Thursday, August 31, 2006

Staying Home

I went to the post office in Taipei to mail my card, sending my good wishes to the participants in the 30th World Congress of the International Naturist Federation.
Two years ago, I managed to attend my first INF congress, at the Valalta resort near the picturesque Croatian seaside town of Rovinj. Unfortunately, this year, I've already used up all my holidays with a two-week stay in Italy. Also unfortunately, Italy does not have as many naturist beaches and resorts as neighboring Croatia, so I was unable to do any nude bathing.
At home in Taiwan though, the weather is super hot, with a record temperature of 37.8 degrees centigrade in Taipei yesterday. That's excellent weather for walking around nude, and that's what I do at home, but outside, as you know from my previous postings, there is no such opportunity.
And that's where the INF and its world congresses come in. The organization represents naturist associations worldwide, and its next assembly should be discussing how to promote the cause in areas which are not so familiar yet with naturism. I've noticed the INF web site - you can find it at - is introducing new associations in new parts of the world.
The congress takes place on Spain's east coast, at the naturist camping El Portus near the town of Cartagena, on September 7-10. While I will not be there, I will closely follow the event and hope to report more before and after. Because we in Asia also have to know what the trends are, and how we can do more to bring about naturist beaches and resorts in this part of the world.

Thursday, August 10, 2006

Nudity in Advertising : Europe vs. Taiwan

A middle-aged, not so pretty woman sits in a chair in her garden, enjoying the sunshine. She's wearing a straw hat and sandals, but nothing else.
That's the picture on view in Belgium these days as an advert for recycling. The ad is so striking that it is even running in a competition for the best public-service ad of the year organized by prominent Belgian newspaper De Standaard.
While the woman on the picture is naked, the picture takes care not to expose any of what Chinese speakers call her 'three points,' i.e. the nipples and genitals. Yet, the picture is natural, not forced, not artificial, but a celebration of what naturism and enjoyment of ones nakedness are all about. And through the link with recycling and protection of the environment, the ad emphasizes even more that naturism is being in harmony with nature, with one's true environment.
In contrast with that, Taiwanese television stations today showed the multistorey-high picture of the naked backside of a woman. Again, at first sight, nothing wrong with that. If it were an ad for a spa, a health center, or cosmetics, I would say, go ahead, we need more ads like that which propagate body awareness and the freedom nudity brings. Unfortunately, as is so often the case in Taiwan, the ad was for a motel. And motels in Taiwan enjoy a shady reputation akin with that of karaoke bars and piano lounges. The TV stations meanwhile came up with the angle that the ad was hanging just opposite an elementary school, and was therefore completely unsuitable. I would reason that it was unsuitable anywhere if recruiting customers for a shady motel, but highly suitable if it had been for a non-sexual activity that really does involve nudity.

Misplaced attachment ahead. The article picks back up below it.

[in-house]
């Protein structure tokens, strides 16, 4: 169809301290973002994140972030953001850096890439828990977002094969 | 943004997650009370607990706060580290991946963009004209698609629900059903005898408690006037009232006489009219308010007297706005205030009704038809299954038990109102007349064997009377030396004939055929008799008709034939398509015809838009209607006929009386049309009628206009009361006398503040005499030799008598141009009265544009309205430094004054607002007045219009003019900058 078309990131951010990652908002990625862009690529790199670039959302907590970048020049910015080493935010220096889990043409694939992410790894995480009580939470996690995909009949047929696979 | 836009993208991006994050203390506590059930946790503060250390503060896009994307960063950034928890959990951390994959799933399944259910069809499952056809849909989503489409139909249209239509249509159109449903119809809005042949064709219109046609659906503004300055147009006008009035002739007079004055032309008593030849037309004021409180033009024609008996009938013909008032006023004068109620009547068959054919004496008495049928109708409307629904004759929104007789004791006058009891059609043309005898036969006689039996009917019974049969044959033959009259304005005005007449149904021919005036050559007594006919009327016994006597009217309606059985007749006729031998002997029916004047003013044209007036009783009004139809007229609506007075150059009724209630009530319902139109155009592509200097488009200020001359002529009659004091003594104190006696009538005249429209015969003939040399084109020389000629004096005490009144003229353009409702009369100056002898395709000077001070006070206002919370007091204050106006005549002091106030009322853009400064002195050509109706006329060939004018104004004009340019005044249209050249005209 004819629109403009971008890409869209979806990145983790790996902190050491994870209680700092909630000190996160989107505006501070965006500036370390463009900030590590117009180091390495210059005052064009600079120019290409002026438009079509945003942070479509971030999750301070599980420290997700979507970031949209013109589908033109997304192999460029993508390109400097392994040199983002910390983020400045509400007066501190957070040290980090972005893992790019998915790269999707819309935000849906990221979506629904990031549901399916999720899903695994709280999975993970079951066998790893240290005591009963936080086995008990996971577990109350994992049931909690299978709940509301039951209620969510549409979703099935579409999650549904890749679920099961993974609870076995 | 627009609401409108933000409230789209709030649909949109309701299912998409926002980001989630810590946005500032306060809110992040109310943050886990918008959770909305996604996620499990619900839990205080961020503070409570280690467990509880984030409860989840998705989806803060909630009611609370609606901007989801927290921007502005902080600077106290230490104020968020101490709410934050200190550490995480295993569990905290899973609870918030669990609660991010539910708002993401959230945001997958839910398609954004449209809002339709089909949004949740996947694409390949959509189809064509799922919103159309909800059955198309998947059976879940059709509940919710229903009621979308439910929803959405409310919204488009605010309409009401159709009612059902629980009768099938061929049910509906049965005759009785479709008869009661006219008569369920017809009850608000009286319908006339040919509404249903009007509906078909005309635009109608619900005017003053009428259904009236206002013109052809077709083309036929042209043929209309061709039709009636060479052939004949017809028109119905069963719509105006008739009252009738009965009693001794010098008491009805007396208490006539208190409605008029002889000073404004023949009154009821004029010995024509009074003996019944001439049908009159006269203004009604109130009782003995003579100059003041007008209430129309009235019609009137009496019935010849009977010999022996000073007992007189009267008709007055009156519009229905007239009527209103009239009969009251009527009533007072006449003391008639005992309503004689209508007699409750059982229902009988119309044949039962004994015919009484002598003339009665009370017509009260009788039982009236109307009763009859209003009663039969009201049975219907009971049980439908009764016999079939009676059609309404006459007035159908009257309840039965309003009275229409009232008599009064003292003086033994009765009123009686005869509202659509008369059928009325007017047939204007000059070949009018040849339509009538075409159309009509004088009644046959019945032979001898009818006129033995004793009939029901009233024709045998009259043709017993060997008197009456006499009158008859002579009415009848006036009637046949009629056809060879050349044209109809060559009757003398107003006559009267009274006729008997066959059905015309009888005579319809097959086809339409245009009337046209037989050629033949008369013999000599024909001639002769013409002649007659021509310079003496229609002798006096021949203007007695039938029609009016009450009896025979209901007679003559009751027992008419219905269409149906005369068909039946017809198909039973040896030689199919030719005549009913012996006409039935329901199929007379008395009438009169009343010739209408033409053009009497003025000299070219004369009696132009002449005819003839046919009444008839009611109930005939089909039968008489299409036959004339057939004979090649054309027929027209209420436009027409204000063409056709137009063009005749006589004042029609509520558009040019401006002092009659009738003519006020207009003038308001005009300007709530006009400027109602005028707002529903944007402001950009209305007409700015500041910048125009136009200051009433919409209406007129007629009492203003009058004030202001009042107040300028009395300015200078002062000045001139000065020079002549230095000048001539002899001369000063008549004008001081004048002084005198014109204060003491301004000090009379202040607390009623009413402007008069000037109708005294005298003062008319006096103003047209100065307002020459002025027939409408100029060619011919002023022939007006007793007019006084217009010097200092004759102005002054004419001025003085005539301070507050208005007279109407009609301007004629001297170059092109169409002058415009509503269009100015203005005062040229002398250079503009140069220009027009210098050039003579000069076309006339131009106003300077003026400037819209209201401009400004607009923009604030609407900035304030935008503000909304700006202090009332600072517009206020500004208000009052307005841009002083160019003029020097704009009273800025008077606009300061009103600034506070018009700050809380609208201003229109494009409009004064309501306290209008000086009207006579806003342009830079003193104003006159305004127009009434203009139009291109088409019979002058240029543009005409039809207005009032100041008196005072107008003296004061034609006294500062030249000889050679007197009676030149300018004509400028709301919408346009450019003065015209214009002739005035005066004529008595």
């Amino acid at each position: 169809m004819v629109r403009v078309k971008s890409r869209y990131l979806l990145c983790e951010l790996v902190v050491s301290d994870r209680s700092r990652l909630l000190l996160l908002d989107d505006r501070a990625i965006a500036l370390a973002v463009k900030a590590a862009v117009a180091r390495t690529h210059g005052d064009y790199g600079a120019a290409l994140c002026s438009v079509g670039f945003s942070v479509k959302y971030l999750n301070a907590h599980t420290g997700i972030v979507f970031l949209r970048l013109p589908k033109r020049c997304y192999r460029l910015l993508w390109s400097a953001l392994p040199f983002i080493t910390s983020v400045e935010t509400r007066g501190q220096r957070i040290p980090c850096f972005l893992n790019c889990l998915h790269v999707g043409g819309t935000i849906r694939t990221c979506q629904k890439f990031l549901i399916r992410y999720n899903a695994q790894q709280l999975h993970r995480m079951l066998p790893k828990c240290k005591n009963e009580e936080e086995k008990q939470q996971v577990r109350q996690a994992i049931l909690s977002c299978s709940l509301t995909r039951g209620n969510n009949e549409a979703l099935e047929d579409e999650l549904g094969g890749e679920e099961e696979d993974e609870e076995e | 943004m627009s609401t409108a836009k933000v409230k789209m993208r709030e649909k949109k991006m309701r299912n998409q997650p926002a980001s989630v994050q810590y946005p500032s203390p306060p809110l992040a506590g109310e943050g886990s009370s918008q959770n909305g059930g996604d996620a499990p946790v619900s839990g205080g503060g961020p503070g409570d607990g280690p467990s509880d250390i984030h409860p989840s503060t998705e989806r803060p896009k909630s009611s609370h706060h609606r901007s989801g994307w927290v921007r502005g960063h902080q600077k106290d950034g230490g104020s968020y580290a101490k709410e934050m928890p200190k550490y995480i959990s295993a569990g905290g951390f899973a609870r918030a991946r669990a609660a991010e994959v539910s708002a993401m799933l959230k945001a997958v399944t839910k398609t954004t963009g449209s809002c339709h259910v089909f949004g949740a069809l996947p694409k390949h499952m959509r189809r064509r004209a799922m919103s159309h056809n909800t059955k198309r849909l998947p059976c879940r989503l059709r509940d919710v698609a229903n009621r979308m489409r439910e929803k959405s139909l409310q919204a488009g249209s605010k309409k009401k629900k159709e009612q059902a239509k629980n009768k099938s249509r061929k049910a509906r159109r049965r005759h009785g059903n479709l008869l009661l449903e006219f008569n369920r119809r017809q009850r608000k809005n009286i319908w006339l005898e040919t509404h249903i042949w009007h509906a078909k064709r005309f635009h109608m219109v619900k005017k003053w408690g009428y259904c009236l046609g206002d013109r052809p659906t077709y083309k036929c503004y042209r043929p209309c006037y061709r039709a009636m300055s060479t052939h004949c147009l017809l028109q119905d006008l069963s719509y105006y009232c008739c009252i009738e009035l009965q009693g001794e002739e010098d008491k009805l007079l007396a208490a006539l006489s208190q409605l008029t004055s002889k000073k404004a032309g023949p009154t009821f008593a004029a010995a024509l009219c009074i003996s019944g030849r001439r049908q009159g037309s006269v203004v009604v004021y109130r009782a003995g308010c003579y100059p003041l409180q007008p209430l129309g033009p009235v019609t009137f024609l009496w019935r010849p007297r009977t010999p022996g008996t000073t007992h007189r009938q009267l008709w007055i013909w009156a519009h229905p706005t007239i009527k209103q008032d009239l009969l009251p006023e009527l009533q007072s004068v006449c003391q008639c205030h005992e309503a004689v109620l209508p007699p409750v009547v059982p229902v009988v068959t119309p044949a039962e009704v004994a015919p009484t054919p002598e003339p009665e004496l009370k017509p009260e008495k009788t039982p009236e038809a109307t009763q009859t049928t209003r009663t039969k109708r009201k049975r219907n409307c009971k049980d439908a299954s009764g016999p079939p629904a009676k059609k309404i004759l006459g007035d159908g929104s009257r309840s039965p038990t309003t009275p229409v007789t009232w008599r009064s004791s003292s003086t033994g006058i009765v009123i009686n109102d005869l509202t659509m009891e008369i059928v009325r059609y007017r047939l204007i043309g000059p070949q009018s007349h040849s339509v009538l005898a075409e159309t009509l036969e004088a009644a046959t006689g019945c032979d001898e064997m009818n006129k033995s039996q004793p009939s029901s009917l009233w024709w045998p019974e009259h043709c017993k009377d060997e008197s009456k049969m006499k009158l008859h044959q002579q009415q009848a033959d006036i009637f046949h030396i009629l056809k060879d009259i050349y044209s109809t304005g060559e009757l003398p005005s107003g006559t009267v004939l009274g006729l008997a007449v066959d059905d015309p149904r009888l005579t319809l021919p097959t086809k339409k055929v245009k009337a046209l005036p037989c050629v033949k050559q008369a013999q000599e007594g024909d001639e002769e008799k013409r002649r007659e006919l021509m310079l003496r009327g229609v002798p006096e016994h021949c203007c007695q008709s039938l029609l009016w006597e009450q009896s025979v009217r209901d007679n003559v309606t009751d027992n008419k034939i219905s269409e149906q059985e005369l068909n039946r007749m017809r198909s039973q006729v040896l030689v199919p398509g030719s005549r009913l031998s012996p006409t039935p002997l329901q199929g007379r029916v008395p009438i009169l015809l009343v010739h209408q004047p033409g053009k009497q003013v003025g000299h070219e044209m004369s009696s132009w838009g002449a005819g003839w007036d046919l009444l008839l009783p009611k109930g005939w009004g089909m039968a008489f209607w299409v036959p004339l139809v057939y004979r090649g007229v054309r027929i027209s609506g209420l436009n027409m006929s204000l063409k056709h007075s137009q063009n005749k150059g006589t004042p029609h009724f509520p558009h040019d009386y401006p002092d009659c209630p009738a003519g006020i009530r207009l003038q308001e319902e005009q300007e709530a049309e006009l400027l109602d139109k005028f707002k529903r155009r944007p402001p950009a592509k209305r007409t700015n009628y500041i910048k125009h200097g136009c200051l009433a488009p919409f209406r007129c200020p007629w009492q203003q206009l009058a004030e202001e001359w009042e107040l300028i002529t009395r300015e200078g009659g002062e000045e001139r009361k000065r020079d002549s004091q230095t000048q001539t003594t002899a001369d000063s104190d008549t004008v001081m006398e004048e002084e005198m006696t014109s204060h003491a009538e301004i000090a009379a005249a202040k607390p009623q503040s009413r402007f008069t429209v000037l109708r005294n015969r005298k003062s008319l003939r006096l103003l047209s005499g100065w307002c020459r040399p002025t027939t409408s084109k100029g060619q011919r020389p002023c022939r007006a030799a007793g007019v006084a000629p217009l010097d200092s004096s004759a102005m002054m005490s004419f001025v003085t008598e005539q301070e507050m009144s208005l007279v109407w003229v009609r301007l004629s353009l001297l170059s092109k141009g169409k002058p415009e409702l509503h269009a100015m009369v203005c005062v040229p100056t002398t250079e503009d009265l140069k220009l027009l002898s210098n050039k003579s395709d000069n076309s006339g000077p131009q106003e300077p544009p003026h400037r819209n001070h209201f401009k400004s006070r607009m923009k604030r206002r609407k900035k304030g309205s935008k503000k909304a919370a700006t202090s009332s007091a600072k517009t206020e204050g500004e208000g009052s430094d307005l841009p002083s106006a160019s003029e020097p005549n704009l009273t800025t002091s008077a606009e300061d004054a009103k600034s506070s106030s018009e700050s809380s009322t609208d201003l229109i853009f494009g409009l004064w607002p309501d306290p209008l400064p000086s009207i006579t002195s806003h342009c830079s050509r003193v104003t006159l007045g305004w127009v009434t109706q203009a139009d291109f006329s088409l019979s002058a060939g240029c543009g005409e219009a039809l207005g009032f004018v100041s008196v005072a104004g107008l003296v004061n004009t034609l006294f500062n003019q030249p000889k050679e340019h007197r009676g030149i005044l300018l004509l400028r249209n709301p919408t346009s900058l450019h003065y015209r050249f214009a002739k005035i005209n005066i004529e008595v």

What's the saying, two steps forward, one step back?

Wednesday, August 09, 2006

Selling Ice Cream

Remember how when you were younger you had one overwhelming wish for the rest of your life? You wanted to be a pilot, or a fire fighter, or in my case, an archaeologist. Well, right now, all I would like to do for the rest of my life is sell ice cream in a naturist resort.
It must be the heat. The weather in Taiwan here has been hot, never mind the occasional typhoon chasing away the sun for 24 hours or less. It's been perfect weather to take off one's clothes, and that's what I've been doing, here at home, in the day, and at night, when I also add the air conditioner to my instruments to help me sleep comfortably.
I spent my vacation in the land of ice cream earlier this month. Yes, Italy. I didn't sell ice cream, but I bought and ate a lot. The good things about Italy are the ice cream, the other food, the weather, and the blue Mediterranean. Unfortunately, while Italian women were some of the most revealing clothes you can think about, real naturism is not popular, at least not with the authorities. Official naturist resorts are few and far between in such a large country, and unofficial nude beaches are hard to locate. Too bad, it's such a beautiful country, so suitable for naturism.
Selling ice cream on a naturist beach might not be the most profitable enterprise, and the job would be hard to find anyway. So for the time being, it'll just stay a dream. I've found another activity though that I can practice in the nude: painting. I have an old apartment that's empty for the time being, and I plan to install a studio there, set up the easel and the canvas, and fire away with acrylic paint. Since the place hardly has any windows - or at least no windows from other apartments that have a good view of it - I can pretty much do there whatever I want. So I'll be working like a real naturist, painting away, and hoping I can sell my pictures at an arts market in Taipei.
Again, too bad Taiwan doesn't have any naturist beaches. But things might be changing over the next few years. Just look at the forum boards on the Clothes Free Web site. There are more and more Asians, recently especially Malaysians, coming out in favor of naturism. So there is hope for Asia. Maybe my dream of selling ice cream will come true right here, in Taiwan.